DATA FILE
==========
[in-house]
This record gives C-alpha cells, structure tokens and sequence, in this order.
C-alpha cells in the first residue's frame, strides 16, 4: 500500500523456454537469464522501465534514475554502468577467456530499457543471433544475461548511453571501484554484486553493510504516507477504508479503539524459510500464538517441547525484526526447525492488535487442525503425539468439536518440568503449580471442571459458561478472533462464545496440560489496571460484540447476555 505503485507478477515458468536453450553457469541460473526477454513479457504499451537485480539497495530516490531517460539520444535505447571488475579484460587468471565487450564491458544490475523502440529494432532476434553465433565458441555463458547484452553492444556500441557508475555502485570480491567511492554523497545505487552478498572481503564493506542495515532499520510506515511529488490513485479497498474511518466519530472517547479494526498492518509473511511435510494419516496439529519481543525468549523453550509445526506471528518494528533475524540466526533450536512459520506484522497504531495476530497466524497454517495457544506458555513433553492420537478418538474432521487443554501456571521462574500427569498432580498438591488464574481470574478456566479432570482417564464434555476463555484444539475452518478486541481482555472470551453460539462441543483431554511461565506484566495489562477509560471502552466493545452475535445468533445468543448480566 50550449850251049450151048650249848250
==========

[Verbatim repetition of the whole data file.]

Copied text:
[in-house]
This record gives C-alpha cells, structure tokens and sequence, in this order.
C-alpha cells in the first residue's frame, strides 16, 4: 500500500523456454537469464522501465534514475554502468577467456530499457543471433544475461548511453571501484554484486553493510504516507477504508479503539524459510500464538517441547525484526526447525492488535487442525503425539468439536518440568503449580471442571459458561478472533462464545496440560489496571460484540447476555 505503485507478477515458468536453450553457469541460473526477454513479457504499451537485480539497495530516490531517460539520444535505447571488475579484460587468471565487450564491458544490475523502440529494432532476434553465433565458441555463458547484452553492444556500441557508475555502485570480491567511492554523497545505487552478498572481503564493506542495515532499520510506515511529488490513485479497498474511518466519530472517547479494526498492518509473511511435510494419516496439529519481543525468549523453550509445526506471528518494528533475524540466526533450536512459520506484522497504531495476530497466524497454517495457544506458555513433553492420537478418538474432521487443554501456571521462574500427569498432580498438591488464574481470574478456566479432570482417564464434555476463555484444539475452518478486541481482555472470551453460539462441543483431554511461565506484566495489562477509560471502552466493545452475535445468533445468543448480566 50550449850251049450151048650249848250